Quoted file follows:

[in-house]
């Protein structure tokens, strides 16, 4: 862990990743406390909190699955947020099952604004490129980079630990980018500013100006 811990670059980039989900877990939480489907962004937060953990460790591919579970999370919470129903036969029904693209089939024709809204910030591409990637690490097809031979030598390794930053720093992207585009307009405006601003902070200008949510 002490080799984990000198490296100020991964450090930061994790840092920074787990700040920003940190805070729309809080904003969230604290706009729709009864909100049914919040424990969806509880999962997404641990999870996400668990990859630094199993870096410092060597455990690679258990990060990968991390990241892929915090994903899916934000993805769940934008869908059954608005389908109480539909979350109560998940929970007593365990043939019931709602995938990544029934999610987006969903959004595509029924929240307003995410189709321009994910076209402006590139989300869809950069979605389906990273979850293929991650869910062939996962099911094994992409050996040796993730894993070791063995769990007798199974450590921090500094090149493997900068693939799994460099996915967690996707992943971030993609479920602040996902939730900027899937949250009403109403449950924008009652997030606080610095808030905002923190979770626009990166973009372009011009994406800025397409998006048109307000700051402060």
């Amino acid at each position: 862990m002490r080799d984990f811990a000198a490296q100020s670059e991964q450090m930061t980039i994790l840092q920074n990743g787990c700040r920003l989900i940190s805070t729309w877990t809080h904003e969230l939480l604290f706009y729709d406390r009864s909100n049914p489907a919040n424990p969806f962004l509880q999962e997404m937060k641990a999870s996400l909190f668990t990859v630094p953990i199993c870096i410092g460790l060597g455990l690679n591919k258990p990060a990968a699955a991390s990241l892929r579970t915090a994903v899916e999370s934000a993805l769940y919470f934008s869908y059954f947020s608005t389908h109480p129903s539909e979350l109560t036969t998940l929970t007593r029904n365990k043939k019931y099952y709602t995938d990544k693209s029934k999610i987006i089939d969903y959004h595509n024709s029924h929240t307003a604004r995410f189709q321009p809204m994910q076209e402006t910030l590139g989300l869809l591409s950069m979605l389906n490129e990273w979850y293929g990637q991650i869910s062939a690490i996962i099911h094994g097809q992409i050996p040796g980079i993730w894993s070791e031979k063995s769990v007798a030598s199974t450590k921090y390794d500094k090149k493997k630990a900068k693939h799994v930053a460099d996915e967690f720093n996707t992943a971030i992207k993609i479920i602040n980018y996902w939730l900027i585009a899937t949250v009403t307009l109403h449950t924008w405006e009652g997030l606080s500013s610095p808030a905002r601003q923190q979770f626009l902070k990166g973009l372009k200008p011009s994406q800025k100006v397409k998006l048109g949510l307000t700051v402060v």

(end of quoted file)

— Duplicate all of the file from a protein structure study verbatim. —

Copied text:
[in-house]
């Protein structure tokens, strides 16, 4: 862990990743406390909190699955947020099952604004490129980079630990980018500013100006 811990670059980039989900877990939480489907962004937060953990460790591919579970999370919470129903036969029904693209089939024709809204910030591409990637690490097809031979030598390794930053720093992207585009307009405006601003902070200008949510 002490080799984990000198490296100020991964450090930061994790840092920074787990700040920003940190805070729309809080904003969230604290706009729709009864909100049914919040424990969806509880999962997404641990999870996400668990990859630094199993870096410092060597455990690679258990990060990968991390990241892929915090994903899916934000993805769940934008869908059954608005389908109480539909979350109560998940929970007593365990043939019931709602995938990544029934999610987006969903959004595509029924929240307003995410189709321009994910076209402006590139989300869809950069979605389906990273979850293929991650869910062939996962099911094994992409050996040796993730894993070791063995769990007798199974450590921090500094090149493997900068693939799994460099996915967690996707992943971030993609479920602040996902939730900027899937949250009403109403449950924008009652997030606080610095808030905002923190979770626009990166973009372009011009994406800025397409998006048109307000700051402060």
């Amino acid at each position: 862990m002490r080799d984990f811990a000198a490296q100020s670059e991964q450090m930061t980039i994790l840092q920074n990743g787990c700040r920003l989900i940190s805070t729309w877990t809080h904003e969230l939480l604290f706009y729709d406390r009864s909100n049914p489907a919040n424990p969806f962004l509880q999962e997404m937060k641990a999870s996400l909190f668990t990859v630094p953990i199993c870096i410092g460790l060597g455990l690679n591919k258990p990060a990968a699955a991390s990241l892929r579970t915090a994903v899916e999370s934000a993805l769940y919470f934008s869908y059954f947020s608005t389908h109480p129903s539909e979350l109560t036969t998940l929970t007593r029904n365990k043939k019931y099952y709602t995938d990544k693209s029934k999610i987006i089939d969903y959004h595509n024709s029924h929240t307003a604004r995410f189709q321009p809204m994910q076209e402006t910030l590139g989300l869809l591409s950069m979605l389906n490129e990273w979850y293929g990637q991650i869910s062939a690490i996962i099911h094994g097809q992409i050996p040796g980079i993730w894993s070791e031979k063995s769990v007798a030598s199974t450590k921090y390794d500094k090149k493997k630990a900068k693939h799994v930053a460099d996915e967690f720093n996707t992943a971030i992207k993609i479920i602040n980018y996902w939730l900027i585009a899937t949250v009403t307009l109403h449950t924008w405006e009652g997030l606080s500013s610095p808030a905002r601003q923190q979770f626009l902070k990166g973009l372009k200008p011009s994406q800025k100006v397409k998006l048109g949510l307000t700051v402060v």